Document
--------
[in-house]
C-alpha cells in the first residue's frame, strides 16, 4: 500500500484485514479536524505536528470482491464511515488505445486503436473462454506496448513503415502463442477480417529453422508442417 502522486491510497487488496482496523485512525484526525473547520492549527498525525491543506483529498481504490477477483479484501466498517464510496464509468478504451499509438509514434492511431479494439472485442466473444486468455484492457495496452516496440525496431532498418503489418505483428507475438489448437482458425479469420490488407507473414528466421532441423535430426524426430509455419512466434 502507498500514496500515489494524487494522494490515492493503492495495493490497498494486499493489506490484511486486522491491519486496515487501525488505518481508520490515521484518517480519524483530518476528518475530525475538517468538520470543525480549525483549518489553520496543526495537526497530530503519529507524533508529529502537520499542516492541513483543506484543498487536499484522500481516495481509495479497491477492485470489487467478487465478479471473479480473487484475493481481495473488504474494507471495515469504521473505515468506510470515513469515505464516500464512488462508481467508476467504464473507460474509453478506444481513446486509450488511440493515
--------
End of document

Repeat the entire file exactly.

[in-house]
C-alpha cells in the first residue's frame, strides 16, 4: 500500500484485514479536524505536528470482491464511515488505445486503436473462454506496448513503415502463442477480417529453422508442417 502522486491510497487488496482496523485512525484526525473547520492549527498525525491543506483529498481504490477477483479484501466498517464510496464509468478504451499509438509514434492511431479494439472485442466473444486468455484492457495496452516496440525496431532498418503489418505483428507475438489448437482458425479469420490488407507473414528466421532441423535430426524426430509455419512466434 502507498500514496500515489494524487494522494490515492493503492495495493490497498494486499493489506490484511486486522491491519486496515487501525488505518481508520490515521484518517480519524483530518476528518475530525475538517468538520470543525480549525483549518489553520496543526495537526497530530503519529507524533508529529502537520499542516492541513483543506484543498487536499484522500481516495481509495479497491477492485470489487467478487465478479471473479480473487484475493481481495473488504474494507471495515469504521473505515468506510470515513469515505464516500464512488462508481467508476467504464473507460474509453478506444481513446486509450488511440493515